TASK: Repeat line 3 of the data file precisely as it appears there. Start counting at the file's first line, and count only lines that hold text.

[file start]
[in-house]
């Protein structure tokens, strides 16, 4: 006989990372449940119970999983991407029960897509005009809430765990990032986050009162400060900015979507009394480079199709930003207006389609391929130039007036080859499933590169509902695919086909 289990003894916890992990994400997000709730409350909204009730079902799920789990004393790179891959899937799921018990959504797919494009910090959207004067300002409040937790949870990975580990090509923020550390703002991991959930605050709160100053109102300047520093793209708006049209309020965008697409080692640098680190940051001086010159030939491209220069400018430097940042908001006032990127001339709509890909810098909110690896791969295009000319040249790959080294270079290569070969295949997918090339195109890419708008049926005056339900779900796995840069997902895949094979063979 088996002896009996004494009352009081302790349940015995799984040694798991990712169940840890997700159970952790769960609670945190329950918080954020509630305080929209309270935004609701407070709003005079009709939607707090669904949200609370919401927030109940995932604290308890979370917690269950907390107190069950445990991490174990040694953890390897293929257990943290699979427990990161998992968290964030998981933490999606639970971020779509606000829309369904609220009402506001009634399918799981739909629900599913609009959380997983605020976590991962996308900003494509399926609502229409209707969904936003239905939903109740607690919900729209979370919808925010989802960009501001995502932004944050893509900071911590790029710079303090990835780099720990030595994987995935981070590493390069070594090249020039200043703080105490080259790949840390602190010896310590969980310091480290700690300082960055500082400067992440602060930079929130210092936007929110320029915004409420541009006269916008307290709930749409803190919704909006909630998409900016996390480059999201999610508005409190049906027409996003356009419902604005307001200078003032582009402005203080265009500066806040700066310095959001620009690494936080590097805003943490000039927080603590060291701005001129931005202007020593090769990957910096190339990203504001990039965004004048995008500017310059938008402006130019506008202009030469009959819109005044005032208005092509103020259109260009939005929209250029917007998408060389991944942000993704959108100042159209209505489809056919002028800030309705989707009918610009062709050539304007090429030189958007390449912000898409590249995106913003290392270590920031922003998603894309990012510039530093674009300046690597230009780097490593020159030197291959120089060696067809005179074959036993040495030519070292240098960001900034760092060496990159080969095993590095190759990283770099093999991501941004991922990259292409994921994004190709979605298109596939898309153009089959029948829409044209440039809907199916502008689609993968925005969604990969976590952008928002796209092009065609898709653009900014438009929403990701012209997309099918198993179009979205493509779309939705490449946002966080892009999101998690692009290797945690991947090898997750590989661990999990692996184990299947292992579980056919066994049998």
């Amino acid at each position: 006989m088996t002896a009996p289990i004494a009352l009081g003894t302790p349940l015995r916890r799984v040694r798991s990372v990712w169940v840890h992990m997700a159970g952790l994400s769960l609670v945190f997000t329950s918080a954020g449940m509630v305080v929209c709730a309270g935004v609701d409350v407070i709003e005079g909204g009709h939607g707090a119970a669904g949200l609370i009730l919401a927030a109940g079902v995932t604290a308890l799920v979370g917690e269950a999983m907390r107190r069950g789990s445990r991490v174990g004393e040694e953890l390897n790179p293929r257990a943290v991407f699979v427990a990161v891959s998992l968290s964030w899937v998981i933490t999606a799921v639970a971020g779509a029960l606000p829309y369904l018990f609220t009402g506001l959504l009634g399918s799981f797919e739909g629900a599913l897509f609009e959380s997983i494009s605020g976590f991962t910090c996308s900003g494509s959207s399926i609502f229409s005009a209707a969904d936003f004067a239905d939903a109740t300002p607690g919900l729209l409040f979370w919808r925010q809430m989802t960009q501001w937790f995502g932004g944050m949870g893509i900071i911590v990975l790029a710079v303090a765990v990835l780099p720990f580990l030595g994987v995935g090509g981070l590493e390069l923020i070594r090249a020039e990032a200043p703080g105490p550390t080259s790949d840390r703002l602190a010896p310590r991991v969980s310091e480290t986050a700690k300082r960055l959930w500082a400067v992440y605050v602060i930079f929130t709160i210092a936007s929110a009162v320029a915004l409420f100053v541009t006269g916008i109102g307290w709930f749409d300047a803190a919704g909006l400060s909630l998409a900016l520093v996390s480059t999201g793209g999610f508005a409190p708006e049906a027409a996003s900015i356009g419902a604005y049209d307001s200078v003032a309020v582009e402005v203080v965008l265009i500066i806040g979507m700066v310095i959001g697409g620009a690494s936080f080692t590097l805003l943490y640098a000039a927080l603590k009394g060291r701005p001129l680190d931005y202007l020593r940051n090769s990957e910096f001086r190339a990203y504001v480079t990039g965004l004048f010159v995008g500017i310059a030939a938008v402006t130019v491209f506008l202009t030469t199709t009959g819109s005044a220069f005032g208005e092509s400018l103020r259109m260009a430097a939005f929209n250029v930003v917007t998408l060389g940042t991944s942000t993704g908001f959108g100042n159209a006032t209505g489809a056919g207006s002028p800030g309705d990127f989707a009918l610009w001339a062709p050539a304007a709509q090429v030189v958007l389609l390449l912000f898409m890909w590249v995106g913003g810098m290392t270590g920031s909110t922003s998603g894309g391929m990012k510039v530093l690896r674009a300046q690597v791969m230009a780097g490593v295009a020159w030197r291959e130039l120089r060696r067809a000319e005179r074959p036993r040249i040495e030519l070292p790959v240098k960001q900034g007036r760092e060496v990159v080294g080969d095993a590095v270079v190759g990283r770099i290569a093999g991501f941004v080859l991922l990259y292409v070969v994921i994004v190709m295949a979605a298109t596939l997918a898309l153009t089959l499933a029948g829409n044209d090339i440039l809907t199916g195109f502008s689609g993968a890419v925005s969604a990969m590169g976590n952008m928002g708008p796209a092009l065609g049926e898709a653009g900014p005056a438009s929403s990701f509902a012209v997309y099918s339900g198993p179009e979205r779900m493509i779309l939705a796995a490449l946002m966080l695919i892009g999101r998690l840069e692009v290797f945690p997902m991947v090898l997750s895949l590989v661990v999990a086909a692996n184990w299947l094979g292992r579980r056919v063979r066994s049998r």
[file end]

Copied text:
């Amino acid at each position: 006989m088996t002896a009996p289990i004494a009352l009081g003894t302790p349940l015995r916890r799984v040694r798991s990372v990712w169940v840890h992990m997700a159970g952790l994400s769960l609670v945190f997000t329950s918080a954020g449940m509630v305080v929209c709730a309270g935004v609701d409350v407070i709003e005079g909204g009709h939607g707090a119970a669904g949200l609370i009730l919401a927030a109940g079902v995932t604290a308890l799920v979370g917690e269950a999983m907390r107190r069950g789990s445990r991490v174990g004393e040694e953890l390897n790179p293929r257990a943290v991407f699979v427990a990161v891959s998992l968290s964030w899937v998981i933490t999606a799921v639970a971020g779509a029960l606000p829309y369904l018990f609220t009402g506001l959504l009634g399918s799981f797919e739909g629900a599913l897509f609009e959380s997983i494009s605020g976590f991962t910090c996308s900003g494509s959207s399926i609502f229409s005009a209707a969904d936003f004067a239905d939903a109740t300002p607690g919900l729209l409040f979370w919808r925010q809430m989802t960009q501001w937790f995502g932004g944050m949870g893509i900071i911590v990975l790029a710079v303090a765990v990835l780099p720990f580990l030595g994987v995935g090509g981070l590493e390069l923020i070594r090249a020039e990032a200043p703080g105490p550390t080259s790949d840390r703002l602190a010896p310590r991991v969980s310091e480290t986050a700690k300082r960055l959930w500082a400067v992440y605050v602060i930079f929130t709160i210092a936007s929110a009162v320029a915004l409420f100053v541009t006269g916008i109102g307290w709930f749409d300047a803190a919704g909006l400060s909630l998409a900016l520093v996390s480059t999201g793209g999610f508005a409190p708006e049906a027409a996003s900015i356009g419902a604005y049209d307001s200078v003032a309020v582009e402005v203080v965008l265009i500066i806040g979507m700066v310095i959001g697409g620009a690494s936080f080692t590097l805003l943490y640098a000039a927080l603590k009394g060291r701005p001129l680190d931005y202007l020593r940051n090769s990957e910096f001086r190339a990203y504001v480079t990039g965004l004048f010159v995008g500017i310059a030939a938008v402006t130019v491209f506008l202009t030469t199709t009959g819109s005044a220069f005032g208005e092509s400018l103020r259109m260009a430097a939005f929209n250029v930003v917007t998408l060389g940042t991944s942000t993704g908001f959108g100042n159209a006032t209505g489809a056919g207006s002028p800030g309705d990127f989707a009918l610009w001339a062709p050539a304007a709509q090429v030189v958007l389609l390449l912000f898409m890909w590249v995106g913003g810098m290392t270590g920031s909110t922003s998603g894309g391929m990012k510039v530093l690896r674009a300046q690597v791969m230009a780097g490593v295009a020159w030197r291959e130039l120089r060696r067809a000319e005179r074959p036993r040249i040495e030519l070292p790959v240098k960001q900034g007036r760092e060496v990159v080294g080969d095993a590095v270079v190759g990283r770099i290569a093999g991501f941004v080859l991922l990259y292409v070969v994921i994004v190709m295949a979605a298109t596939l997918a898309l153009t089959l499933a029948g829409n044209d090339i440039l809907t199916g195109f502008s689609g993968a890419v925005s969604a990969m590169g976590n952008m928002g708008p796209a092009l065609g049926e898709a653009g900014p005056a438009s929403s990701f509902a012209v997309y099918s339900g198993p179009e979205r779900m493509i779309l939705a796995a490449l946002m966080l695919i892009g999101r998690l840069e692009v290797f945690p997902m991947v090898l997750s895949l590989v661990v999990a086909a692996n184990w299947l094979g292992r579980r056919v063979r066994s049998r």